Michael L. Morgan

Levinas' Ethical Politics

Michael L. Morgan, Levinas' Ethical Politics, Indiana University Press, 2016, 410pp., $40.00 (pbk), ISBN 9780253021106.

Reviewed by Timothy Stock, Salisbury University

In one sense, at least, this book is necessary for those who take Levinas seriously. It is not uncommon to hear that Levinas' ethics contains political flaws, that his politics are either suspect or, when viewed from ethics on his own terms, outright hypocritical. Many people, and perhaps this is increasingly true amongst younger scholars, have taken Judith Butler's critique as definitive in her accusation that, for Levinas, Palestinians have no face, a damning political denunciation of a philosopher whose usage of the face-to-face encounter declares the limitless nature of human responsibility.

A centerpiece of Michael L. Morgan's accomplishment is an account of the specious nature of this accusation. His book provides a thorough reading of Levinas' "most controversial interview" (p. 266-297)[1], as well as responses to objections from Howard Caygill, Simon Critchley, Butler and Gillian Rose (p. 301-351), each of whom depends in some way upon drawing a political position from Levinas' work. Morgan's text reminds us that these objections, while serious, cannot obliterate the monumental philosophical production that Levinas represents, and that there are exceptional resources contained therein to discuss the relationship between ethics and politics. One hopes this will be the first of many reengagements with the diverse political possibilities of Levinas' philosophy.

Morgan argues that Levinas can be the source of a unique conception of ethical politics, in the specific form of "messianic democratic socialism" (p. 188). In this he embraces the notion that Levinas' philosophical fate can be productively linked to the fate of Zionism, and that we may even see in his work reason for optimism and renewal of an ethical legitimation for Israel in the present day. The central thesis that supports Morgan's approach is that Levinas' ethical philosophy can direct us towards a legitimation of the state through its capacity to be just in providing for the disenfranchised and the vulnerable. Ethics can play an extra-political role as an engaged form of critique, but must not abandon civic institutions or politics.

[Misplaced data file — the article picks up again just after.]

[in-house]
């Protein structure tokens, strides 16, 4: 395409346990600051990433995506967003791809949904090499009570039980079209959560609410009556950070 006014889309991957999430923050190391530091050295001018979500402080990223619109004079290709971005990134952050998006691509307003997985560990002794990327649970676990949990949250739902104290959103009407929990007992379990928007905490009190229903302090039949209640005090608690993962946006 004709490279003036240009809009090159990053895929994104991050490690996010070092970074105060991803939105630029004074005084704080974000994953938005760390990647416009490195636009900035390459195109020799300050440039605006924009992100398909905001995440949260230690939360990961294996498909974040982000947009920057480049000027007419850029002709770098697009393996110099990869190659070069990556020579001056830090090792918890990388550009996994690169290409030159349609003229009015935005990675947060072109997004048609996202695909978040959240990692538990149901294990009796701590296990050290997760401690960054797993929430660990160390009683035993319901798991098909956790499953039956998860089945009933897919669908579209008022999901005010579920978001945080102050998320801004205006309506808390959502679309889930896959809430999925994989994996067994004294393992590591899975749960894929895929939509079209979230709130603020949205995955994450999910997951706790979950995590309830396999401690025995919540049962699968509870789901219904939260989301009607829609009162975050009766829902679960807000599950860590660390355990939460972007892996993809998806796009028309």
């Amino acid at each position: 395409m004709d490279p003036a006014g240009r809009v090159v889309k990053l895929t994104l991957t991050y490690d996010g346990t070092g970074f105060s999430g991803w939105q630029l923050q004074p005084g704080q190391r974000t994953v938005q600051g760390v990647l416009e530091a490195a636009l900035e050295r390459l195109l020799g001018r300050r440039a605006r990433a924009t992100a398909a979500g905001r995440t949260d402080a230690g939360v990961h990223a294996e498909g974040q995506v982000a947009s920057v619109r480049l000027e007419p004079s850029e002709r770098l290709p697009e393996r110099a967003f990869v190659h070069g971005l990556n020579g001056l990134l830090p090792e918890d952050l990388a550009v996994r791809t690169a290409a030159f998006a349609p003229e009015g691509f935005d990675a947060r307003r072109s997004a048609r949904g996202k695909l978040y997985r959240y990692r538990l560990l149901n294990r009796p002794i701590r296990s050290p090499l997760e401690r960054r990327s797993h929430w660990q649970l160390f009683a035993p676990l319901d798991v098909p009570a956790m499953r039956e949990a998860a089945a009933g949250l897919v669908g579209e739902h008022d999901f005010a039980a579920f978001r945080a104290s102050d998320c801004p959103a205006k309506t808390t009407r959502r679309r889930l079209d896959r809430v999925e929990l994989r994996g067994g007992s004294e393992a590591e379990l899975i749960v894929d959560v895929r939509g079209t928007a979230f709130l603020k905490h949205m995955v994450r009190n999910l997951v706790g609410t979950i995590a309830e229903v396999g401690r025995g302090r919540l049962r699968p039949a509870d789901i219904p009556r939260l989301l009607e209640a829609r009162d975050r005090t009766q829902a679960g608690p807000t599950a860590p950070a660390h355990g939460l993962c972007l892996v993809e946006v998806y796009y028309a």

Much of Levinas' contribution to Morgan's text is located in three chapters, each grounded in Levinas' talmudic readings, grouped under the themes of prophesy (p. 151-189), Zionism (p. 190-227), and messianism (p. 228-265). These chapters are preceded by four that develop the relationship between ethics and politics via "the third party" (p. 45-61), the critical politics whereby ethics makes possible (p. 62-89) the political role of responsibility for others (p. 90-124), and finally an account of the specific form of liberal democracy one can establish via these ethical concerns (p. 125-147). Throughout, Morgan puts Levinas in conversation with a very wide range of philosophers and political scientists, though certain figures, such as Avishai Margalit, contribute substantially (from outside the bounds of Levinas' philosophy per se). Equally wide is Morgan's appreciation for Levinas scholarship.